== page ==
By Shawn “Speedy” Lopes
When my package arrived in the mail a couple of weeks ago, I immediately ripped open the envelope, hoisted its contents up to my nose and sniffed it. Deeply. I’m not sure why, but I suppose I just wanted to know what 1973 smelled like.
I had never seen a vintage copy of Rolling Stone magazine in its original all-newsprint format up close before and its previous owner was either very careful or just plain lucky as its keeper. While slightly yellowed around the edges, it was a surprisingly well-preserved relic, considering its age.
Mick Jagger was the cover boy for the March 1, 1973 issue. He stood on the deck of a schooner, adrift in the Pacific, staring out at the coast of Honolulu, Diamond Head off in the distance. “The Rolling Stones in Paradise: Honolulu on $1700 a day” was the title of the cover story, written by Ben Fong-Torres, photos by Annie Leibovitz.
I had intended this magazine to be a literary guide to my newly purchased copy of The Rolling Stones in Exotic Honolulu, a blue vinyl bootleg LP, purchased rather impulsively one night while browsing eBay. The mag cost me $11.99 plus $4 shipping and handling (in all, more than 26 times its original cover price), while the illicit recording set me back sixty bucks.
You see, as historic as this concert may have been (There were actually three shows played on two separate days at the Blaisdell Arena, or Honolulu International Center, as it was known then), it was before my time. Way, way before my time, actually. So I had no firsthand or even secondhand information on the show. In fact, until I’d encountered a poster of the event online, I had no knowledge of it whatsoever.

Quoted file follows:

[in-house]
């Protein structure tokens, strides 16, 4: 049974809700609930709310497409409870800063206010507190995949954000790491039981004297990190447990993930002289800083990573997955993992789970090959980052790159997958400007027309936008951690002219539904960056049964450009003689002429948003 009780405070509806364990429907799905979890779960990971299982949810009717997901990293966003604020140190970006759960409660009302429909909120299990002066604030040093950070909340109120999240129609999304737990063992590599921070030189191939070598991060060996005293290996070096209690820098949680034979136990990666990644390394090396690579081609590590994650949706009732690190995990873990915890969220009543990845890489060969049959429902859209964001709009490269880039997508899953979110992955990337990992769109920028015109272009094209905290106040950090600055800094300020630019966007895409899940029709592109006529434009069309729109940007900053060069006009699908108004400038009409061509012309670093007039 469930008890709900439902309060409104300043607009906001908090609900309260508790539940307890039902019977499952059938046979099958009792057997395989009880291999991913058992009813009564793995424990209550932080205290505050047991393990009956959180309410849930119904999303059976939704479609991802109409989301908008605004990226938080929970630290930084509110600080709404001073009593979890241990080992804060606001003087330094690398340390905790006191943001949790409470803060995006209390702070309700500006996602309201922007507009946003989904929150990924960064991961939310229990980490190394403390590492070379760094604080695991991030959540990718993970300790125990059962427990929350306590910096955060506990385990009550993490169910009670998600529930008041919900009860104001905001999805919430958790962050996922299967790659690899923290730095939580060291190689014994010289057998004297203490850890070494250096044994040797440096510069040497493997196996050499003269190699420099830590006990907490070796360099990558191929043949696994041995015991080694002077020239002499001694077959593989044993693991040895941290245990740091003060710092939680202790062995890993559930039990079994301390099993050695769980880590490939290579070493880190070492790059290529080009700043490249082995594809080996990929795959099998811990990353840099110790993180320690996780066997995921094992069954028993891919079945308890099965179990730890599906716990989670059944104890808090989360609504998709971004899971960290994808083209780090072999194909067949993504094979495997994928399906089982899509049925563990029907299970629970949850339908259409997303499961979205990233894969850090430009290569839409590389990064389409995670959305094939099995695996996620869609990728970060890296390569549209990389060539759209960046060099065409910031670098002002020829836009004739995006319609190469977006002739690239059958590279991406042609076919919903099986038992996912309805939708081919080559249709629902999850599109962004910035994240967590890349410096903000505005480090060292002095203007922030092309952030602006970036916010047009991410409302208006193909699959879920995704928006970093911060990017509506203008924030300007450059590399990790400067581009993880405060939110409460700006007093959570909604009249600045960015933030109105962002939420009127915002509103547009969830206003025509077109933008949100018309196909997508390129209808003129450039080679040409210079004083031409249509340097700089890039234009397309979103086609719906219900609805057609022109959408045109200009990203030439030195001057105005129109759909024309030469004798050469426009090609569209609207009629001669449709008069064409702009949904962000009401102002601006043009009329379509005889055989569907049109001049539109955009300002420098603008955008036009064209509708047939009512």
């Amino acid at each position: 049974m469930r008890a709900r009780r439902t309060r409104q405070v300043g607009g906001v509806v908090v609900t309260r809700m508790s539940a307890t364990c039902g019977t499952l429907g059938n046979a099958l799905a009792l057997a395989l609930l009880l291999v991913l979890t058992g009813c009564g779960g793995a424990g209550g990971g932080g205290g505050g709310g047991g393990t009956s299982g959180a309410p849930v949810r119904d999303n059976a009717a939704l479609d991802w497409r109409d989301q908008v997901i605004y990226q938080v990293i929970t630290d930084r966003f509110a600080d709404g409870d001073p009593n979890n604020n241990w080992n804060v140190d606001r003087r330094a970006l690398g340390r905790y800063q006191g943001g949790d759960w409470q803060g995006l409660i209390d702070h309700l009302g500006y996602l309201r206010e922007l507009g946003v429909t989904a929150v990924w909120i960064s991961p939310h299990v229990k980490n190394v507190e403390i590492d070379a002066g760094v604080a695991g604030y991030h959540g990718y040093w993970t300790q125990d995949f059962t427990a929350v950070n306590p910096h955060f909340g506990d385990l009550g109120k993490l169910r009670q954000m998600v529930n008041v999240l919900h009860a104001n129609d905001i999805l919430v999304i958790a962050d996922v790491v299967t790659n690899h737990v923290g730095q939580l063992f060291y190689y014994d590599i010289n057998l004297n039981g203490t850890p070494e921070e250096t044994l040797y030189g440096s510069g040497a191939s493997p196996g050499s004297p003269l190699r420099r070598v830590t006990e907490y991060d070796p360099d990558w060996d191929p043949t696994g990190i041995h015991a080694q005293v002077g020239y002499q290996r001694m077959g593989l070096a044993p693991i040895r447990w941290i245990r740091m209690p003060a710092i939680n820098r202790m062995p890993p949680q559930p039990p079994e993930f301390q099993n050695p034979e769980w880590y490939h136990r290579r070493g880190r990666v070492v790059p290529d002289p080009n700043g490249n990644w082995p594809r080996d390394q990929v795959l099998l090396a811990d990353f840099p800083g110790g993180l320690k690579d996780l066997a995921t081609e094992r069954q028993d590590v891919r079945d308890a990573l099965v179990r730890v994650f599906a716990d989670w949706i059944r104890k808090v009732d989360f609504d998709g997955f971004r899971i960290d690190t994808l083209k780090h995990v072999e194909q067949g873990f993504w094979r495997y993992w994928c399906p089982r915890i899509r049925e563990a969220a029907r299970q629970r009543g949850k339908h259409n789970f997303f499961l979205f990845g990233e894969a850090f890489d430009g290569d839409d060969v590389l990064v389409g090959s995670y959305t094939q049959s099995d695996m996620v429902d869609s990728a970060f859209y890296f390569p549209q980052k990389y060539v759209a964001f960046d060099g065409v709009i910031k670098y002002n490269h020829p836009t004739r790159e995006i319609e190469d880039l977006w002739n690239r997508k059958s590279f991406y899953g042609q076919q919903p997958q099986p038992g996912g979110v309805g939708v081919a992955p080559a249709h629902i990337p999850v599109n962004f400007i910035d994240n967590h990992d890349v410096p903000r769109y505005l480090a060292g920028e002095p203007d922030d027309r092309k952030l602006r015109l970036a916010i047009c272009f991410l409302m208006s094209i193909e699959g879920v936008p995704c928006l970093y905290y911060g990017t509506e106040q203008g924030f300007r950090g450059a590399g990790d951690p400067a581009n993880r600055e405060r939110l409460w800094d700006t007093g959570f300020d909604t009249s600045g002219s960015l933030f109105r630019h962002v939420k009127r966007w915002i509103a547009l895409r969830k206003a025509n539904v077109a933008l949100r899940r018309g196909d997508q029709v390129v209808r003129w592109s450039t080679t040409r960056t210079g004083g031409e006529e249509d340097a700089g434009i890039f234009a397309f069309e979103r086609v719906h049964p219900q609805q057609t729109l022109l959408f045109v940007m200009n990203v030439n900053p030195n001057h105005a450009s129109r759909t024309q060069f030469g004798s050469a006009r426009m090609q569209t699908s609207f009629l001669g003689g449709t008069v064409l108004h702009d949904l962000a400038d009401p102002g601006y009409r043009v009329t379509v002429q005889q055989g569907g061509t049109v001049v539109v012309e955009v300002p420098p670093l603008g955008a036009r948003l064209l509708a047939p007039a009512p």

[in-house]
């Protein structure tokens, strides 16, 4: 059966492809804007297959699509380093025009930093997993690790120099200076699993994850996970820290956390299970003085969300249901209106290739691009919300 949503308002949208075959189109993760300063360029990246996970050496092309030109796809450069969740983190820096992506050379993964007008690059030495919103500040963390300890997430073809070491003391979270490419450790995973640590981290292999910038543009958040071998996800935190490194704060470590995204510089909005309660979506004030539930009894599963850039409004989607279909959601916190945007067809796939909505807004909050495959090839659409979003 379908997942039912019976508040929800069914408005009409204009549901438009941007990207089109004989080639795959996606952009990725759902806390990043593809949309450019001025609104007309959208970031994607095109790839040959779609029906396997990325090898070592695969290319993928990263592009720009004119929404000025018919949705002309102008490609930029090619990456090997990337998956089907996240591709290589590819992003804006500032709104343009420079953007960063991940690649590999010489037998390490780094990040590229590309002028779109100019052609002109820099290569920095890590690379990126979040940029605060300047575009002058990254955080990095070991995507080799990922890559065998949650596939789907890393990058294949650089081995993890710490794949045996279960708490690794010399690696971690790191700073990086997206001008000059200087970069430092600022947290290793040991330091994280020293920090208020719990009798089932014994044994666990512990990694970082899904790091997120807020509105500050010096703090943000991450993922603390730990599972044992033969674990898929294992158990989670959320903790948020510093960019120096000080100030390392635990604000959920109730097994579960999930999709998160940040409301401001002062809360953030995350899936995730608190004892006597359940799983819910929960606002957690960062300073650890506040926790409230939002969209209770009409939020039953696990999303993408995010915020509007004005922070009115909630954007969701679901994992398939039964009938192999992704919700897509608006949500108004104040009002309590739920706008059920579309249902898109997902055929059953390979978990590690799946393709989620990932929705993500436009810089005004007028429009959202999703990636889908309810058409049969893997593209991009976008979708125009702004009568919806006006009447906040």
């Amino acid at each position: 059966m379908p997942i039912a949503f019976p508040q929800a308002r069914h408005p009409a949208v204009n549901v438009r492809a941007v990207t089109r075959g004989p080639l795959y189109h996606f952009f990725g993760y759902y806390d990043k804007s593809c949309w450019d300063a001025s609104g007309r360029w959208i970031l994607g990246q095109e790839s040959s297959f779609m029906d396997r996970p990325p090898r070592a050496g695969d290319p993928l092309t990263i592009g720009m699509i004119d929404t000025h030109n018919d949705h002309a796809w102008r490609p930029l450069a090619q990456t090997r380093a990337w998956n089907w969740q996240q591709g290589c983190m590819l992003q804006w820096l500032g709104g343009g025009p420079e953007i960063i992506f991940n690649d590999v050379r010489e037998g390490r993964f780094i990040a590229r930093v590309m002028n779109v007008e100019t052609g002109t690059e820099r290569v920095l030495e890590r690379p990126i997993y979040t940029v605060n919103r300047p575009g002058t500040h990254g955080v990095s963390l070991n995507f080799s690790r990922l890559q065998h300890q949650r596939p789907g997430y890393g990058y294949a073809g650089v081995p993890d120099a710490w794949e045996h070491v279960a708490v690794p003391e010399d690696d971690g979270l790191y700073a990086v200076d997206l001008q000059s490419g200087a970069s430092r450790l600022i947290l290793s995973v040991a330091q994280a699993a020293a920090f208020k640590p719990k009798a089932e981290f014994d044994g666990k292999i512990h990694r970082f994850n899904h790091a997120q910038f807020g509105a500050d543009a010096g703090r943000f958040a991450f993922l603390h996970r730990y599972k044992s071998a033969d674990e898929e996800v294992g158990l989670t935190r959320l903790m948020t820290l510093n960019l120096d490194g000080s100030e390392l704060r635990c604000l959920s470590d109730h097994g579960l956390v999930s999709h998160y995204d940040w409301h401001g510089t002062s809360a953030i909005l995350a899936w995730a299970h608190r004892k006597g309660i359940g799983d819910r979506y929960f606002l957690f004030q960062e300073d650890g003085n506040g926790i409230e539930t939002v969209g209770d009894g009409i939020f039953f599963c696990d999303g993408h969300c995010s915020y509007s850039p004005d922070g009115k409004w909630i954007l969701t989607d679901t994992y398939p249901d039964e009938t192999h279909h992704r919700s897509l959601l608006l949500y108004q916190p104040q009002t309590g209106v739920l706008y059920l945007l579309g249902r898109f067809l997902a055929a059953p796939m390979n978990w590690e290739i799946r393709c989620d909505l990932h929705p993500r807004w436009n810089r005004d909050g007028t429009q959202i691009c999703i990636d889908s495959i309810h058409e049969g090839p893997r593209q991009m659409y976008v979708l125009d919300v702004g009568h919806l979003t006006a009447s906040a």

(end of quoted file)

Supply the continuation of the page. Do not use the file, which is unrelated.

It set my imagination racing, though. What could it have been like to have experienced the world’s biggest, most infamous band at the HIC way back in ‘73? What did it sound like? What did the crowd look like? What did it feel like to be there? Aside from a thousand kindled doobies, what did it smell like, even? Without a time machine or a sudden psychic episode, I’ll never truly know, but maybe these purchases might give me a glimpse of the scene in my mind’s eye. That’s what I was thinking, anyway.
As part of the Rolling Stones’ 1973 Pacific Tour, the Honolulu shows were produced as insurance against cancelled performances in Japan and Australia. The previous year’s American tour brought with it an onslaught of bad press: riots, clashes with police, arrests on Jagger and Keith Richards and a bomb explosion. Naturally, authorities were fearful such events might follow the band. Though Australia conceded at the 11th hour, Japan refused to allow Jagger to enter the country, citing a prior drug conviction.
And so just one week after the worldwide broadcast of Elvis’ landmark “Aloha From Hawaii” concert at the HIC, Honolulu audiences were treated to a triumvirate of Rolling Stones shows January 21 and 22, with an 8 pm show Sunday the 21st and an all-ages 6 pm show as well as a 10 pm performance on Monday the 22nd, their first Hawaii engagements since 1966.